Drummer ELOY CASAGRANDE Talks Audition For SLIPKNOT & Decision To Leave SEPULTURA: “I Didn’t Want To Stop Playing Drums At The Age Of 33”

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Eloy Casagrande, Slipknot‘s newest member, has finally shed light on his dramatic exit from Sepultura and the high-stakes world of Slipknot‘s auditions. Casagrande‘s drumming skills may be undeniable, but his journey to don the iconic Slipknot mask wasn’t for the faint of heart.

Casagrande‘s revelation, unveiled in an interview with Brazil’s Veja São Paulo, illuminates the intricate series of events that led to his joining Slipknot, a decision not made lightly but propelled by a convergence of circumstances. The demise of Sepultura loomed large on the horizon, prompting Casagrande to seize an opportunity rather than succumb to the silence of uncertainty.

“I received the invitation to audition for Slipknot after the Sepultura farewell tour was announced. The big thing, the reason I agreed to audition, was the end of Sepultura. The band was going to break up, and I didn’t want to stop playing drums at the age of 33.”

The drummer’s attempt at a delicate balancing act between two iconic bands proved untenable, leading to a decisive departure from Sepultura: “I had a chat with Slipknot, asked about their schedule and if it would be possible to juggle the two bands, but they said no, it wouldn’t be possible, I’d be exclusive.”

Slipknot is made up of nine musicians, so there are many spheres and layers, and they needed everyone’s approval before they gave me the okay. I think it was on February 5th or February 6th that I received confirmation that I had passed the test. I told Sepultura my decision when I closed the deal on February 5th or 6th. That very day I called a meeting and explained the situation. That was it, an individual decision.”

His journey to Slipknot, however, was not without its trials. The audition process, cloaked in secrecy and intensity, tested Casagrande‘s mettle in ways both musical and psychological.

“They asked me to record and send them some videos from right here in Brazil,” Casagrande explained (as translated to English by fans on Reddit) “Initially there were three songs, then they asked me for three more and asked if I had any plans to go to the United States, and I was scheduled to perform there in January with my instrumental music project, Casagrande & Hanysz. So they moved my flight up a bit, and I spent five days in Palm Springs, rehearsing with the full band. Then they asked me to extend my stay by another five days, so we could record some things. I think that was also part of the audition. They threw new ideas at me to see what my songwriting was like. They wanted to test me in every way.”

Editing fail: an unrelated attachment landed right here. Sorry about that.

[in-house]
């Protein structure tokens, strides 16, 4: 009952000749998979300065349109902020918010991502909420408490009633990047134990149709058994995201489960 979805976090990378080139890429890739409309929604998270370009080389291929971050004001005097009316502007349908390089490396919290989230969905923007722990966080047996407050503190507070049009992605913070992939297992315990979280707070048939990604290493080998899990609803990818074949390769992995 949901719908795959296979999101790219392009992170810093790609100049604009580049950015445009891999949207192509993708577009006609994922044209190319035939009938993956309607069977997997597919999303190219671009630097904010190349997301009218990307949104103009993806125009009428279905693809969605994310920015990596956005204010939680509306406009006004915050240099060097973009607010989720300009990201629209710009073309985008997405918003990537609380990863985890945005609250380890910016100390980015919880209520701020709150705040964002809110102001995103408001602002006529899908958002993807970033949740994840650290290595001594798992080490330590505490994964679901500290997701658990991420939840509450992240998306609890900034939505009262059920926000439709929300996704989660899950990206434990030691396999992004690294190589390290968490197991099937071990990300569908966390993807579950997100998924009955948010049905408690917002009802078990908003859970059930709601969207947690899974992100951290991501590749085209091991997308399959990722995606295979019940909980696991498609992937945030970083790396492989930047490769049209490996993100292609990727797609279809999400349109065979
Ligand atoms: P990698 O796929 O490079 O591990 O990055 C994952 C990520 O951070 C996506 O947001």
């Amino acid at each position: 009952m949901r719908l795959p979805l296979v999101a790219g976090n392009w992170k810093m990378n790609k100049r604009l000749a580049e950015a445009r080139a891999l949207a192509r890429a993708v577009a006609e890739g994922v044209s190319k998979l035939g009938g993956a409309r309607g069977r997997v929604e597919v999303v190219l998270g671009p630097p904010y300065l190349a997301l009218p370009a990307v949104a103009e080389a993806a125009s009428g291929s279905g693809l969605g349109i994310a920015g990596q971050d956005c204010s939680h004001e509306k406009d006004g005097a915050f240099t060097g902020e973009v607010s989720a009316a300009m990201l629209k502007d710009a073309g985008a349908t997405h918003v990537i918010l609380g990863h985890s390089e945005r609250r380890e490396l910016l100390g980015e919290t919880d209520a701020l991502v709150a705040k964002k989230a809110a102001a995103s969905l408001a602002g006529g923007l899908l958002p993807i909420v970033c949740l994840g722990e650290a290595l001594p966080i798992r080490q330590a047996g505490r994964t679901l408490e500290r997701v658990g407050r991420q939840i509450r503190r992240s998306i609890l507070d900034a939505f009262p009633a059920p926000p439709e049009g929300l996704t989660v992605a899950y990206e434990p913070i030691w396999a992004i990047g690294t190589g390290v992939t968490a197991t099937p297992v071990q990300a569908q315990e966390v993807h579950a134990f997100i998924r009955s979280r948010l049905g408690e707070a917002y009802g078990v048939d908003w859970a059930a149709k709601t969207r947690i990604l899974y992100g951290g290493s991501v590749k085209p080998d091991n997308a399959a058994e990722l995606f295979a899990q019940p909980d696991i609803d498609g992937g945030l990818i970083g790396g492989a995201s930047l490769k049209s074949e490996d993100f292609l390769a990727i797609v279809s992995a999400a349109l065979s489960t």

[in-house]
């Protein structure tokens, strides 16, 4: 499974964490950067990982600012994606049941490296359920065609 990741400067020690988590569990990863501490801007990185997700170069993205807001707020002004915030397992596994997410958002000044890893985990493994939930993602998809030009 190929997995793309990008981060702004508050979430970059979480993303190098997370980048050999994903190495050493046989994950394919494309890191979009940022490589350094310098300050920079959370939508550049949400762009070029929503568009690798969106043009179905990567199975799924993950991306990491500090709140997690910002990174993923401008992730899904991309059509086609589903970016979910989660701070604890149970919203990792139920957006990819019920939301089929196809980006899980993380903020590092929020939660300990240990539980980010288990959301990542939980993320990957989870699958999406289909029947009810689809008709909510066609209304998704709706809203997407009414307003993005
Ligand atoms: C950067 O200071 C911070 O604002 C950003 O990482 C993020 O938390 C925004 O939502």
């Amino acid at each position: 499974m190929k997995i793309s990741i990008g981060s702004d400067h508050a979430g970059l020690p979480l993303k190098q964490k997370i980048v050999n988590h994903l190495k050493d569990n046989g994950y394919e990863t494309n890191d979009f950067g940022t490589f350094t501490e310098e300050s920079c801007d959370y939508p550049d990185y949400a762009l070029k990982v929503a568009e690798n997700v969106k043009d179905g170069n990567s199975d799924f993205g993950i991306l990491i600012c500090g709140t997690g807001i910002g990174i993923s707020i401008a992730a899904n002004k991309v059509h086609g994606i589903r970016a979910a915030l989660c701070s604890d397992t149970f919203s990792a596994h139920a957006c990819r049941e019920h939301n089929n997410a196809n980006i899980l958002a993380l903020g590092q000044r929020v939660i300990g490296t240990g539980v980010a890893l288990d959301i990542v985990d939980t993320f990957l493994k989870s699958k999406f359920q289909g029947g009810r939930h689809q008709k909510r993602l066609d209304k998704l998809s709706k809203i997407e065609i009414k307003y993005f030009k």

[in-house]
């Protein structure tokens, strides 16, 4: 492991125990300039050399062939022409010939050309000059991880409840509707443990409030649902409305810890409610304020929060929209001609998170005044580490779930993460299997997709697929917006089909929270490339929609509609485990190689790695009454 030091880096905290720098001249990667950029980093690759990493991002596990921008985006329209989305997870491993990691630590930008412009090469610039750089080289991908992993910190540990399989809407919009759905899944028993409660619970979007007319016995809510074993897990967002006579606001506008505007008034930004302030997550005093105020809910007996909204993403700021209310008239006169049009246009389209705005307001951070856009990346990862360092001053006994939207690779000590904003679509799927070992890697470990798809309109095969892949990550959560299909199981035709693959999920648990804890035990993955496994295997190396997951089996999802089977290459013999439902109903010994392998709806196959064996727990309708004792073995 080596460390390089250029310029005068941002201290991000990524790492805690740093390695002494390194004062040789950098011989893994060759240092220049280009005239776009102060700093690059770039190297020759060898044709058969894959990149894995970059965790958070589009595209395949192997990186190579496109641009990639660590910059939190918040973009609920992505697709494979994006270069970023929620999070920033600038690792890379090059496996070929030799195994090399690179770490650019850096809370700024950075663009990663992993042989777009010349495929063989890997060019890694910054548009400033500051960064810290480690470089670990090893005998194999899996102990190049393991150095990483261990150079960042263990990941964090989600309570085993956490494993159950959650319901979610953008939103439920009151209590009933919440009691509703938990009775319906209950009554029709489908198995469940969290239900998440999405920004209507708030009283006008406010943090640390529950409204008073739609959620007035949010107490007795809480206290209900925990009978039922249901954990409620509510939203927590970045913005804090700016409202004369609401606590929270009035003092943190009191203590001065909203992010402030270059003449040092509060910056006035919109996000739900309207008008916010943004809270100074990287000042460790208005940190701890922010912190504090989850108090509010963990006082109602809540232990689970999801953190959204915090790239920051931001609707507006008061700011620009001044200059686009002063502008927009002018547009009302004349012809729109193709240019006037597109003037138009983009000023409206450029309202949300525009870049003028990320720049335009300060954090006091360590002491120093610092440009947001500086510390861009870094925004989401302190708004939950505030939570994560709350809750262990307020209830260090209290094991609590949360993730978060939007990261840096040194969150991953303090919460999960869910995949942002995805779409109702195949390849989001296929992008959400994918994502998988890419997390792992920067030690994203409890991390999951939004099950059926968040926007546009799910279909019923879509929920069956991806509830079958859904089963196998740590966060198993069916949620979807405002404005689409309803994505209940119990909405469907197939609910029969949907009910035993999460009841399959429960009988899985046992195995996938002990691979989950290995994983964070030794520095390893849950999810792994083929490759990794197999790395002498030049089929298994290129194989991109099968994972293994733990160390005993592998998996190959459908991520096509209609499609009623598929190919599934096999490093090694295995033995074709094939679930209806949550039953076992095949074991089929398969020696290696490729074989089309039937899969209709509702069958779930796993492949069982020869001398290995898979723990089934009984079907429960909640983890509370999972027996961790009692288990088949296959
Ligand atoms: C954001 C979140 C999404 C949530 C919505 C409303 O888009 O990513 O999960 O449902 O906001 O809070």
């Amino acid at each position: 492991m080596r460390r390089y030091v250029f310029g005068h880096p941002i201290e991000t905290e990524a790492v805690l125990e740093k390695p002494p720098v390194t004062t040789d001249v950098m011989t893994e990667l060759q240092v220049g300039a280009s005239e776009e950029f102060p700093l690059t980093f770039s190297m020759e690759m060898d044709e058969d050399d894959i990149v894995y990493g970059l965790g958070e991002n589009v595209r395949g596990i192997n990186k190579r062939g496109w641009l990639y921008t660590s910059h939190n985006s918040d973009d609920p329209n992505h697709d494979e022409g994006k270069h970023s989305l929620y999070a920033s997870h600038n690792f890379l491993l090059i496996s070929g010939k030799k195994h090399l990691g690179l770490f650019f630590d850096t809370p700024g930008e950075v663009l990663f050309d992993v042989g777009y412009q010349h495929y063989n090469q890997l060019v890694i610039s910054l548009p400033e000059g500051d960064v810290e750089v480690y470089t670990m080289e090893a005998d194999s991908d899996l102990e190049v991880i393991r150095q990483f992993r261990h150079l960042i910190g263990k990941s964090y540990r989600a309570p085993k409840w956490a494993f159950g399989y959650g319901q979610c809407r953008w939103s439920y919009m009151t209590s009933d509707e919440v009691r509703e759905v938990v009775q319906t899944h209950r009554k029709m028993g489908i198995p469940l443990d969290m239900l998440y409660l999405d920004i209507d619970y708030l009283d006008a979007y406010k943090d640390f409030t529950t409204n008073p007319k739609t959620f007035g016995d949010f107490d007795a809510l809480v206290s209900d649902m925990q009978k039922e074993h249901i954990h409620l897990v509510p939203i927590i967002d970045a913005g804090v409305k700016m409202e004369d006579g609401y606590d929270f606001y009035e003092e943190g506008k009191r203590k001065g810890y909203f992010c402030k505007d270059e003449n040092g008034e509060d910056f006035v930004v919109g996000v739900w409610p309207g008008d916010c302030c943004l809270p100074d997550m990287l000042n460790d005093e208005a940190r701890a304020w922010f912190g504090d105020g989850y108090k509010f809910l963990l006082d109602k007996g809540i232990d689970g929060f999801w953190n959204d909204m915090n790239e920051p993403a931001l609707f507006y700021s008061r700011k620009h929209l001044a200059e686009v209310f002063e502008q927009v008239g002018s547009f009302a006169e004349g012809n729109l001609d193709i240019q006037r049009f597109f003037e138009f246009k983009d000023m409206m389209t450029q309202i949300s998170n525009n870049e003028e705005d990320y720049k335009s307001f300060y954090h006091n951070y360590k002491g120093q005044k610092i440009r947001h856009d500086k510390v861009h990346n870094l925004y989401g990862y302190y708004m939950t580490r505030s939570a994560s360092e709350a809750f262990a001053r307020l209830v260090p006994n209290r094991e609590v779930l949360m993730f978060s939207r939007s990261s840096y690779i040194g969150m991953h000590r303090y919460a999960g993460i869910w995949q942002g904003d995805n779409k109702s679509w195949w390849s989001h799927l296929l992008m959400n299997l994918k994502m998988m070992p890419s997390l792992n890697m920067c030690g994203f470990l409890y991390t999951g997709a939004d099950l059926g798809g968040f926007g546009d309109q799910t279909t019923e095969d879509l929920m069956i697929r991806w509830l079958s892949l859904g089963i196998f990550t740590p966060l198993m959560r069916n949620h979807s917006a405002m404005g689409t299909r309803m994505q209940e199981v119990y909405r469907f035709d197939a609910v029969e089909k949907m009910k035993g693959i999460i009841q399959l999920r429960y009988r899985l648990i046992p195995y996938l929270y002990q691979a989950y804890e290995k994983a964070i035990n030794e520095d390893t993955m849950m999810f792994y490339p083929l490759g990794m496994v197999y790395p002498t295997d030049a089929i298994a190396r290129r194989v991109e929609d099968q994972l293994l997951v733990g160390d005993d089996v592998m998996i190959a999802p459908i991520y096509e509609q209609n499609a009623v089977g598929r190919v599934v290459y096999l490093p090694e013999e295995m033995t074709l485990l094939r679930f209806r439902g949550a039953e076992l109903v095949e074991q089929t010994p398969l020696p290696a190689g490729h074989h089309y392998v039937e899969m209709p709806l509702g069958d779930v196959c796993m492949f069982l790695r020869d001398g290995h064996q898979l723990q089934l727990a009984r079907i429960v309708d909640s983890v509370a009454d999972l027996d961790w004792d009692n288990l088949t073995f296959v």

“At first, they didn’t explain what we were going to do. It was all kind of in the dark. The first thing they sent was a NDA document, so I couldn’t discuss it with anyone. I learned the setlist, prepared myself, and, four days before the trip, they sent me a list of 32 songs that would be important for me to know. Many of the songs I was learning weren’t on that list, so I started looking for sheet music. When I got there (in the United States), they gave me a setlist on the first day, which had some songs I didn’t know either, but we went out playing,” Casagrande added.

Casagrande describes his initial performance as “terrible,” but through daily setlist changes and the support of the band, he eventually found his rhythm: “On the first day, I was very nervous, because the band was complete, and it’s quite an impact to see the guys there in front of you. It’s a band I’ve been listening to since I was a teenager and followed on TV. On the first day, I was terrible, I didn’t like my performance, but from the second day on I improved. Each day they played a different setlist in the morning, so I had a few hours to learn a song or two that was missing. Overall, it was very smooth. I had everyone’s support.”

Perhaps most intriguing is Casagrande‘s reflection on the transformative power of Slipknot‘s iconic masks. Beyond mere costume pieces, these masks become vessels for a distinct persona, channeling the essence of both the band and the individual.

“The first big change when wearing a mask is mental. It’s another persona in there. The mask has life. If someone else puts it on, it won’t be the same. I created it together with Shawn Crahan — we worked out the design together — so it’s a combination of SLIPKNOT and my personality. But when you put the mask on, something different happens. I can’t explain it yet. And the physical aspect of playing is calm, I thought it would be worse. Of course, it gets hot, because it’s full of foam, so I get very sweaty. But there’s a good space to breathe. Before the first performance, I was rehearsing with a mask made for athletes, which simulates altitude. It has several valves and covers the nose and mouth, restricting breathing. This helped me play more calmly.”


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